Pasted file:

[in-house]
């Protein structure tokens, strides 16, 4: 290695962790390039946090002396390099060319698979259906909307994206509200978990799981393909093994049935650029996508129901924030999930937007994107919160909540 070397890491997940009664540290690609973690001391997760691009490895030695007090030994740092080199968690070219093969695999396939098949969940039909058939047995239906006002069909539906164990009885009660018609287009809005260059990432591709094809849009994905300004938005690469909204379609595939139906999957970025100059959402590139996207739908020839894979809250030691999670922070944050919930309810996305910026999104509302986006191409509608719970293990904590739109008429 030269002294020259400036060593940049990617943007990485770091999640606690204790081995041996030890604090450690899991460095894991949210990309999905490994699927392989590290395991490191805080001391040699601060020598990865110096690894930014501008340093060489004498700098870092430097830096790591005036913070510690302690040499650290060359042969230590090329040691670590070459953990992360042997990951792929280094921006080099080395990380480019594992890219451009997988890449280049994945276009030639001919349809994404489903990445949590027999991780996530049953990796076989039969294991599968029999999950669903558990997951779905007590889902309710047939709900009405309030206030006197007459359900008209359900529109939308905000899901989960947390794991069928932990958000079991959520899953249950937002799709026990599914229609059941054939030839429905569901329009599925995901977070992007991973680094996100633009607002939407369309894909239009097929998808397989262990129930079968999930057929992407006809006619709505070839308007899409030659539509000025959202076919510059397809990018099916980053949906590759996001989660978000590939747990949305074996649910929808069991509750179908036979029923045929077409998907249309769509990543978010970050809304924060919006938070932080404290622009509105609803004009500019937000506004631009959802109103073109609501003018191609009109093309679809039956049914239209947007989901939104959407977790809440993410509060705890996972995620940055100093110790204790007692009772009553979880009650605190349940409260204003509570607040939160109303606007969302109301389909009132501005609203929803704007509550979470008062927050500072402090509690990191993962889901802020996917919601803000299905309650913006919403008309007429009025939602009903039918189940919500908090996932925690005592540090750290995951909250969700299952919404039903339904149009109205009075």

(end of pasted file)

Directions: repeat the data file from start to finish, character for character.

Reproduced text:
[in-house]
């Protein structure tokens, strides 16, 4: 290695962790390039946090002396390099060319698979259906909307994206509200978990799981393909093994049935650029996508129901924030999930937007994107919160909540 070397890491997940009664540290690609973690001391997760691009490895030695007090030994740092080199968690070219093969695999396939098949969940039909058939047995239906006002069909539906164990009885009660018609287009809005260059990432591709094809849009994905300004938005690469909204379609595939139906999957970025100059959402590139996207739908020839894979809250030691999670922070944050919930309810996305910026999104509302986006191409509608719970293990904590739109008429 030269002294020259400036060593940049990617943007990485770091999640606690204790081995041996030890604090450690899991460095894991949210990309999905490994699927392989590290395991490191805080001391040699601060020598990865110096690894930014501008340093060489004498700098870092430097830096790591005036913070510690302690040499650290060359042969230590090329040691670590070459953990992360042997990951792929280094921006080099080395990380480019594992890219451009997988890449280049994945276009030639001919349809994404489903990445949590027999991780996530049953990796076989039969294991599968029999999950669903558990997951779905007590889902309710047939709900009405309030206030006197007459359900008209359900529109939308905000899901989960947390794991069928932990958000079991959520899953249950937002799709026990599914229609059941054939030839429905569901329009599925995901977070992007991973680094996100633009607002939407369309894909239009097929998808397989262990129930079968999930057929992407006809006619709505070839308007899409030659539509000025959202076919510059397809990018099916980053949906590759996001989660978000590939747990949305074996649910929808069991509750179908036979029923045929077409998907249309769509990543978010970050809304924060919006938070932080404290622009509105609803004009500019937000506004631009959802109103073109609501003018191609009109093309679809039956049914239209947007989901939104959407977790809440993410509060705890996972995620940055100093110790204790007692009772009553979880009650605190349940409260204003509570607040939160109303606007969302109301389909009132501005609203929803704007509550979470008062927050500072402090509690990191993962889901802020996917919601803000299905309650913006919403008309007429009025939602009903039918189940919500908090996932925690005592540090750290995951909250969700299952919404039903339904149009109205009075």